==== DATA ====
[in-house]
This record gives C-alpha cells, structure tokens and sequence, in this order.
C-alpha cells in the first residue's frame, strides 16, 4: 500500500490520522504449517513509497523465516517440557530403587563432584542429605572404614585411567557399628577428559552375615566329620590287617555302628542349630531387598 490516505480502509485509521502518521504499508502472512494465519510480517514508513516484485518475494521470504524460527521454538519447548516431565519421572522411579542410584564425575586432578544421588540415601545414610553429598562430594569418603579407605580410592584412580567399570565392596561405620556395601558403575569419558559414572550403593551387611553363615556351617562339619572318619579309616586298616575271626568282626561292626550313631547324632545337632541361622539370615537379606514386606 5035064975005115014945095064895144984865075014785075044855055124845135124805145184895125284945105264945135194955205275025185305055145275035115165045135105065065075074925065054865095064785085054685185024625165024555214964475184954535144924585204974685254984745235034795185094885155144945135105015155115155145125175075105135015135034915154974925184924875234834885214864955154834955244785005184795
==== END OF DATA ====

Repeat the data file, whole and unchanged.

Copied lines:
[in-house]
This record gives C-alpha cells, structure tokens and sequence, in this order.
C-alpha cells in the first residue's frame, strides 16, 4: 500500500490520522504449517513509497523465516517440557530403587563432584542429605572404614585411567557399628577428559552375615566329620590287617555302628542349630531387598 490516505480502509485509521502518521504499508502472512494465519510480517514508513516484485518475494521470504524460527521454538519447548516431565519421572522411579542410584564425575586432578544421588540415601545414610553429598562430594569418603579407605580410592584412580567399570565392596561405620556395601558403575569419558559414572550403593551387611553363615556351617562339619572318619579309616586298616575271626568282626561292626550313631547324632545337632541361622539370615537379606514386606 5035064975005115014945095064895144984865075014785075044855055124845135124805145184895125284945105264945135194955205275025185305055145275035115165045135105065065075074925065054865095064785085054685185024625165024555214964475184954535144924585204974685254984745235034795185094885155144945135105015155115155145125175075105135015135034915154974925184924875234834885214864955154834955244785005184795